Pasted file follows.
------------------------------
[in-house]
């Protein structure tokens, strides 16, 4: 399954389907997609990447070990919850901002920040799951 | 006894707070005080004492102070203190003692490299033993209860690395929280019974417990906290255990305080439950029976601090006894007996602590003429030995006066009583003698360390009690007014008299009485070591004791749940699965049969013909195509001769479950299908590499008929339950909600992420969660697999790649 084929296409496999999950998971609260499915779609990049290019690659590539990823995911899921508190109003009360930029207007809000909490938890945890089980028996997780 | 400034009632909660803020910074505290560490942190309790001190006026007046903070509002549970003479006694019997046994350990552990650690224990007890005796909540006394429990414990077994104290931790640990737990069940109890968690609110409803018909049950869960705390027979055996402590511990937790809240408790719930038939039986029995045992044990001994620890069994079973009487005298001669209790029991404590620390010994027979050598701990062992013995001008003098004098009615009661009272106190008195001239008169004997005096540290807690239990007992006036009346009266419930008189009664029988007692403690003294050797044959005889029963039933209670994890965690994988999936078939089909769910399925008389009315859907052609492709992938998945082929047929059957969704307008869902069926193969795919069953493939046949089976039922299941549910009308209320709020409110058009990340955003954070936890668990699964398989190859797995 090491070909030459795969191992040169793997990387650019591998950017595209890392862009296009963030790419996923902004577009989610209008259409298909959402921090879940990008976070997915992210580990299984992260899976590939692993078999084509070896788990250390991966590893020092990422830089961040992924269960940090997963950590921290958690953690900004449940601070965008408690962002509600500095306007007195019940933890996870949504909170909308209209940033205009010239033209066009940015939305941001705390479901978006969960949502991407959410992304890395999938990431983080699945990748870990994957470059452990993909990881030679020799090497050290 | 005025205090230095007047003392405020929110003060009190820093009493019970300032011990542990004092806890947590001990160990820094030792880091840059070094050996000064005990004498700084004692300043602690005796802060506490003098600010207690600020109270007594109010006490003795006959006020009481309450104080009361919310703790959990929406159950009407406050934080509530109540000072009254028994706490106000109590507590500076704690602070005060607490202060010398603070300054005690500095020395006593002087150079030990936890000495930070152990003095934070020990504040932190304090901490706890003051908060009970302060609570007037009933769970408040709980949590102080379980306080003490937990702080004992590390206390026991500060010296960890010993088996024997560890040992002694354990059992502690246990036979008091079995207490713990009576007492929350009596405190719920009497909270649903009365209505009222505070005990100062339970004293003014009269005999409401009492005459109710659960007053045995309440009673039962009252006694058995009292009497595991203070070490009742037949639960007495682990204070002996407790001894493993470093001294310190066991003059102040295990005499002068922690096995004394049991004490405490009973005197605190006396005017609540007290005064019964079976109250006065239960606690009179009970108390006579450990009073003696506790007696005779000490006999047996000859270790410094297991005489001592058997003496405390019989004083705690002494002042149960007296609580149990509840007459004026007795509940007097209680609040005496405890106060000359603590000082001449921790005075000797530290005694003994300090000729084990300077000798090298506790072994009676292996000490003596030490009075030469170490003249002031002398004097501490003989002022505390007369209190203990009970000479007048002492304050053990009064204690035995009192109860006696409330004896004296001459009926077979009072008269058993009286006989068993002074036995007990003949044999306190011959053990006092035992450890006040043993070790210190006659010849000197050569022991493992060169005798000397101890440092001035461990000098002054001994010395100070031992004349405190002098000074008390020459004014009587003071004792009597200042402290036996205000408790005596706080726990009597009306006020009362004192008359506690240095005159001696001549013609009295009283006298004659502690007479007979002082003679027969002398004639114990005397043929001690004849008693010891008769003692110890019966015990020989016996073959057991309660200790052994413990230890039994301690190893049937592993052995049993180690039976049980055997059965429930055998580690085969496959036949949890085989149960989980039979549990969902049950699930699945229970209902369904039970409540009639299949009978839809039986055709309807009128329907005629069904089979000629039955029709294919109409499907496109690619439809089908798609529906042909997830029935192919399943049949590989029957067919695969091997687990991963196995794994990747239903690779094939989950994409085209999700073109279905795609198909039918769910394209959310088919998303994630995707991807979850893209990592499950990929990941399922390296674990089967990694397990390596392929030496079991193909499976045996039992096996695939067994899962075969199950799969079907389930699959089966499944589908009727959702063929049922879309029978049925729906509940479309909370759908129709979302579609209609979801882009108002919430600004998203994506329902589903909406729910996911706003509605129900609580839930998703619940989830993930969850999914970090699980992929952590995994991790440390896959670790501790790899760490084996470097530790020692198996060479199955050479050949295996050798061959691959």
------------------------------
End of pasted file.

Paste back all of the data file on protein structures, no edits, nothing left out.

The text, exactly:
[in-house]
């Protein structure tokens, strides 16, 4: 399954389907997609990447070990919850901002920040799951 | 006894707070005080004492102070203190003692490299033993209860690395929280019974417990906290255990305080439950029976601090006894007996602590003429030995006066009583003698360390009690007014008299009485070591004791749940699965049969013909195509001769479950299908590499008929339950909600992420969660697999790649 084929296409496999999950998971609260499915779609990049290019690659590539990823995911899921508190109003009360930029207007809000909490938890945890089980028996997780 | 400034009632909660803020910074505290560490942190309790001190006026007046903070509002549970003479006694019997046994350990552990650690224990007890005796909540006394429990414990077994104290931790640990737990069940109890968690609110409803018909049950869960705390027979055996402590511990937790809240408790719930038939039986029995045992044990001994620890069994079973009487005298001669209790029991404590620390010994027979050598701990062992013995001008003098004098009615009661009272106190008195001239008169004997005096540290807690239990007992006036009346009266419930008189009664029988007692403690003294050797044959005889029963039933209670994890965690994988999936078939089909769910399925008389009315859907052609492709992938998945082929047929059957969704307008869902069926193969795919069953493939046949089976039922299941549910009308209320709020409110058009990340955003954070936890668990699964398989190859797995 090491070909030459795969191992040169793997990387650019591998950017595209890392862009296009963030790419996923902004577009989610209008259409298909959402921090879940990008976070997915992210580990299984992260899976590939692993078999084509070896788990250390991966590893020092990422830089961040992924269960940090997963950590921290958690953690900004449940601070965008408690962002509600500095306007007195019940933890996870949504909170909308209209940033205009010239033209066009940015939305941001705390479901978006969960949502991407959410992304890395999938990431983080699945990748870990994957470059452990993909990881030679020799090497050290 | 005025205090230095007047003392405020929110003060009190820093009493019970300032011990542990004092806890947590001990160990820094030792880091840059070094050996000064005990004498700084004692300043602690005796802060506490003098600010207690600020109270007594109010006490003795006959006020009481309450104080009361919310703790959990929406159950009407406050934080509530109540000072009254028994706490106000109590507590500076704690602070005060607490202060010398603070300054005690500095020395006593002087150079030990936890000495930070152990003095934070020990504040932190304090901490706890003051908060009970302060609570007037009933769970408040709980949590102080379980306080003490937990702080004992590390206390026991500060010296960890010993088996024997560890040992002694354990059992502690246990036979008091079995207490713990009576007492929350009596405190719920009497909270649903009365209505009222505070005990100062339970004293003014009269005999409401009492005459109710659960007053045995309440009673039962009252006694058995009292009497595991203070070490009742037949639960007495682990204070002996407790001894493993470093001294310190066991003059102040295990005499002068922690096995004394049991004490405490009973005197605190006396005017609540007290005064019964079976109250006065239960606690009179009970108390006579450990009073003696506790007696005779000490006999047996000859270790410094297991005489001592058997003496405390019989004083705690002494002042149960007296609580149990509840007459004026007795509940007097209680609040005496405890106060000359603590000082001449921790005075000797530290005694003994300090000729084990300077000798090298506790072994009676292996000490003596030490009075030469170490003249002031002398004097501490003989002022505390007369209190203990009970000479007048002492304050053990009064204690035995009192109860006696409330004896004296001459009926077979009072008269058993009286006989068993002074036995007990003949044999306190011959053990006092035992450890006040043993070790210190006659010849000197050569022991493992060169005798000397101890440092001035461990000098002054001994010395100070031992004349405190002098000074008390020459004014009587003071004792009597200042402290036996205000408790005596706080726990009597009306006020009362004192008359506690240095005159001696001549013609009295009283006298004659502690007479007979002082003679027969002398004639114990005397043929001690004849008693010891008769003692110890019966015990020989016996073959057991309660200790052994413990230890039994301690190893049937592993052995049993180690039976049980055997059965429930055998580690085969496959036949949890085989149960989980039979549990969902049950699930699945229970209902369904039970409540009639299949009978839809039986055709309807009128329907005629069904089979000629039955029709294919109409499907496109690619439809089908798609529906042909997830029935192919399943049949590989029957067919695969091997687990991963196995794994990747239903690779094939989950994409085209999700073109279905795609198909039918769910394209959310088919998303994630995707991807979850893209990592499950990929990941399922390296674990089967990694397990390596392929030496079991193909499976045996039992096996695939067994899962075969199950799969079907389930699959089966499944589908009727959702063929049922879309029978049925729906509940479309909370759908129709979302579609209609979801882009108002919430600004998203994506329902589903909406729910996911706003509605129900609580839930998703619940989830993930969850999914970090699980992929952590995994991790440390896959670790501790790899760490084996470097530790020692198996060479199955050479050949295996050798061959691959």